But as is true with many politically engaged fiction writers, Paley wrote most compellingly about politics in her stories. “Mother,” drawn from her own life, dramatizes the intergenerational conflict between an immigrant mother and a first-generation daughter that Paley described in some of her more autobiographical essays. The narrator of the story recalls delivering “a political manifesto attacking the family’s position on the Soviet Union,” which earns her mother’s admonishment: “Go to sleep for Godsakes, you damn fool, you and your Communist ideas. We saw them already, Papa and me, in 1905.” The daughter, growing up in Depression-era America, can never know what terrors her immigrant parents have witnessed, but her parents, likewise, can’t sympathize with their daughter’s political commitments.

The same challenges befall many of Paley’s fictional avatars, including those middle-aged activists and mothers who now worry about their own radicalized teens. In “Ruthy and Edie,” a group of women celebrate a 50th birthday and discuss the whereabouts of a missing daughter. “Where the hell is she?” one asks. “Oh, probably in jail for some stupid little sit-in or something,” another responds. “She’ll get out in five minutes.… You brought her up like that and now you’re surprised.” Political consciousness is passed down from mother to child; the radical children also inherit the worries of their mothers.

For Paley, political activism was coterminous with homemaking and child-rearing. It was precisely because women had children that they needed to care about the world. In an interview with the Boston Review from 1976, Paley argued that it was less important that a mother raise her children perfectly—the right food, the best schools—than that she be politically active. As a mother, “you’re important,” she explained, “but the world is bringing [children] up and insofar as the world is bringing them up…you better pay attention to the world too. It’s all related.” Paley believed that everyone and everything is connected: The chemicals in weapons would soon be in your children’s water; your own son could serve in the cruel war you failed to protest.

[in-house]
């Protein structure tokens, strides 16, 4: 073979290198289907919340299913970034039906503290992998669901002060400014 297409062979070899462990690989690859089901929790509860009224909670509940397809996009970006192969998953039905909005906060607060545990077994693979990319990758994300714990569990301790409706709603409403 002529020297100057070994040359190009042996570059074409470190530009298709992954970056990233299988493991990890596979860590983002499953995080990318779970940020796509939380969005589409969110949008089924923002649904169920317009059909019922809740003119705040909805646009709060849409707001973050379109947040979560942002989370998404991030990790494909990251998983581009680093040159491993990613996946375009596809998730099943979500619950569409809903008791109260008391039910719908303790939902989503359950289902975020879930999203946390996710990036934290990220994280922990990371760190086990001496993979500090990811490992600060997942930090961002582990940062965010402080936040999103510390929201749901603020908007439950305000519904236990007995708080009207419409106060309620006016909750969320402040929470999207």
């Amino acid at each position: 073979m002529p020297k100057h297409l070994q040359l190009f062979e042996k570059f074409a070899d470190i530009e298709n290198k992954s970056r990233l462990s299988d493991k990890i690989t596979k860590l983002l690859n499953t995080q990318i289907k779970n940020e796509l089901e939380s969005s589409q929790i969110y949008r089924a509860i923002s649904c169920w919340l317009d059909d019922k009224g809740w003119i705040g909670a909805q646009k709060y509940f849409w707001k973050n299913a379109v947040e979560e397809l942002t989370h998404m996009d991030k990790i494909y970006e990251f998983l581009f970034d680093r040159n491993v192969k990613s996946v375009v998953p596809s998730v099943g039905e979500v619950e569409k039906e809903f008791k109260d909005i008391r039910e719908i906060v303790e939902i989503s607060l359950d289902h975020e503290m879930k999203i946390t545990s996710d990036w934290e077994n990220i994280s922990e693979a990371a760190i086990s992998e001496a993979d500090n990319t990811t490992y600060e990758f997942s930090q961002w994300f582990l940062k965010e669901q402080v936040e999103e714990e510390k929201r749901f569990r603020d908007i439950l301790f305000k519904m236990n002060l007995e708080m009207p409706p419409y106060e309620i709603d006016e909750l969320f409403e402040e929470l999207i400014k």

The concept of interdependence was both the foundation of Paley’s politics and the organizing principle of her art. No story illustrates this better than “Faith in a Tree,” a story from Enormous Changes at the Last Minute. Faith, a recurring figure in her fiction, is lounging in a neighborhood park on a Saturday in New York City. It’s a chaotic scene: Children run and play; mothers hector and talk; and “the young Saturday fathers, open-shirted and ambitious,” pester and flirt. Faith climbs a tree and surveys the scene: “What a place in democratic time!” she exclaims. While perched there, she’s visited by a series of friends and neighbors. Chattering to them, Faith also offers judgments and commentary on those present and absent—including her estranged husband Ricardo, who writes to her when he needs cash. An entire neighborhood—which is to say, an entire world—is contained in this park, the province of women and children.